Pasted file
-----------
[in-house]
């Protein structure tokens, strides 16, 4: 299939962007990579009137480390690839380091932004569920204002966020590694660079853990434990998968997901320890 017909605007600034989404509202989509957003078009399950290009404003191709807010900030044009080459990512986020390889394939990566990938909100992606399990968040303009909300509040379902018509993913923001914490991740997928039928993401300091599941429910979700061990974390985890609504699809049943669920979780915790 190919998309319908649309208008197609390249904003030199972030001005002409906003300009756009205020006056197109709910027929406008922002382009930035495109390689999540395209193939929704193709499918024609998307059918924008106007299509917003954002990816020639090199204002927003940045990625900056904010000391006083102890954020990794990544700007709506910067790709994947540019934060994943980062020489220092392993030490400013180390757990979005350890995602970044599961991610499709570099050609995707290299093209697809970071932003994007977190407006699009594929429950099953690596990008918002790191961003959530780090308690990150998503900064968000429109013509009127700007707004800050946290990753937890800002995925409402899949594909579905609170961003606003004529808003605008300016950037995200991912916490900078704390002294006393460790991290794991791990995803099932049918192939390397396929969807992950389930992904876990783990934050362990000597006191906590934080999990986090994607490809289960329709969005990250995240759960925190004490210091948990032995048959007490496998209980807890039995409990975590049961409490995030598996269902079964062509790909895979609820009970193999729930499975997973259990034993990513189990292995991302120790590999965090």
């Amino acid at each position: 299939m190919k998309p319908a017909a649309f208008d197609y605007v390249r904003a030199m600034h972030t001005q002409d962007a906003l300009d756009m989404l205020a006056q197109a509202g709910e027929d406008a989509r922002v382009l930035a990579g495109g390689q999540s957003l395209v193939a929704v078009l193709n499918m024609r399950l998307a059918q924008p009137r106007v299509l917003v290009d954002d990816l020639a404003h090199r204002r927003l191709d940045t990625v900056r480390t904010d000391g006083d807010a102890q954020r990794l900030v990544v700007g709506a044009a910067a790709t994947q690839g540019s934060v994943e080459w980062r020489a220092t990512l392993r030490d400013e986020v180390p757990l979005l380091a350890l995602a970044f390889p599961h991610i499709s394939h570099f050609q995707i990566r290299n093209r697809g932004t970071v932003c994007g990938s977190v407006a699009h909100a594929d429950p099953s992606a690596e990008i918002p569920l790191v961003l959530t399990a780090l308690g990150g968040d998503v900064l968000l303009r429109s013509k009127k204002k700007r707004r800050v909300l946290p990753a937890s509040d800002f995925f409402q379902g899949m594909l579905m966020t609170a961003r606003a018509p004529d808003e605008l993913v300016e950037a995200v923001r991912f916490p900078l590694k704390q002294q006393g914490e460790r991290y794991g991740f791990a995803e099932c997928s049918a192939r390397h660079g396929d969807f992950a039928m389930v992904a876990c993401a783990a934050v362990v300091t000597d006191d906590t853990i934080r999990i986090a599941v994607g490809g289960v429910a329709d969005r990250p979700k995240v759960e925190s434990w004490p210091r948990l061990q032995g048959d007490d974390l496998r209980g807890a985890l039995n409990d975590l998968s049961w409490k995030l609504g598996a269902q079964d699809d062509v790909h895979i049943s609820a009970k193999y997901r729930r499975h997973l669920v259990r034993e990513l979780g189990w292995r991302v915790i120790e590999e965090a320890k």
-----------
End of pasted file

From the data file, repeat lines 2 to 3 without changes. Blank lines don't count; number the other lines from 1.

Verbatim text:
């Protein structure tokens, strides 16, 4: 299939962007990579009137480390690839380091932004569920204002966020590694660079853990434990998968997901320890 017909605007600034989404509202989509957003078009399950290009404003191709807010900030044009080459990512986020390889394939990566990938909100992606399990968040303009909300509040379902018509993913923001914490991740997928039928993401300091599941429910979700061990974390985890609504699809049943669920979780915790 190919998309319908649309208008197609390249904003030199972030001005002409906003300009756009205020006056197109709910027929406008922002382009930035495109390689999540395209193939929704193709499918024609998307059918924008106007299509917003954002990816020639090199204002927003940045990625900056904010000391006083102890954020990794990544700007709506910067790709994947540019934060994943980062020489220092392993030490400013180390757990979005350890995602970044599961991610499709570099050609995707290299093209697809970071932003994007977190407006699009594929429950099953690596990008918002790191961003959530780090308690990150998503900064968000429109013509009127700007707004800050946290990753937890800002995925409402899949594909579905609170961003606003004529808003605008300016950037995200991912916490900078704390002294006393460790991290794991791990995803099932049918192939390397396929969807992950389930992904876990783990934050362990000597006191906590934080999990986090994607490809289960329709969005990250995240759960925190004490210091948990032995048959007490496998209980807890039995409990975590049961409490995030598996269902079964062509790909895979609820009970193999729930499975997973259990034993990513189990292995991302120790590999965090």
């Amino acid at each position: 299939m190919k998309p319908a017909a649309f208008d197609y605007v390249r904003a030199m600034h972030t001005q002409d962007a906003l300009d756009m989404l205020a006056q197109a509202g709910e027929d406008a989509r922002v382009l930035a990579g495109g390689q999540s957003l395209v193939a929704v078009l193709n499918m024609r399950l998307a059918q924008p009137r106007v299509l917003v290009d954002d990816l020639a404003h090199r204002r927003l191709d940045t990625v900056r480390t904010d000391g006083d807010a102890q954020r990794l900030v990544v700007g709506a044009a910067a790709t994947q690839g540019s934060v994943e080459w980062r020489a220092t990512l392993r030490d400013e986020v180390p757990l979005l380091a350890l995602a970044f390889p599961h991610i499709s394939h570099f050609q995707i990566r290299n093209r697809g932004t970071v932003c994007g990938s977190v407006a699009h909100a594929d429950p099953s992606a690596e990008i918002p569920l790191v961003l959530t399990a780090l308690g990150g968040d998503v900064l968000l303009r429109s013509k009127k204002k700007r707004r800050v909300l946290p990753a937890s509040d800002f995925f409402q379902g899949m594909l579905m966020t609170a961003r606003a018509p004529d808003e605008l993913v300016e950037a995200v923001r991912f916490p900078l590694k704390q002294q006393g914490e460790r991290y794991g991740f791990a995803e099932c997928s049918a192939r390397h660079g396929d969807f992950a039928m389930v992904a876990c993401a783990a934050v362990v300091t000597d006191d906590t853990i934080r999990i986090a599941v994607g490809g289960v429910a329709d969005r990250p979700k995240v759960e925190s434990w004490p210091r948990l061990q032995g048959d007490d974390l496998r209980g807890a985890l039995n409990d975590l998968s049961w409490k995030l609504g598996a269902q079964d699809d062509v790909h895979i049943s609820a009970k193999y997901r729930r499975h997973l669920v259990r034993e990513l979780g189990w292995r991302v915790i120790e590999e965090a320890k």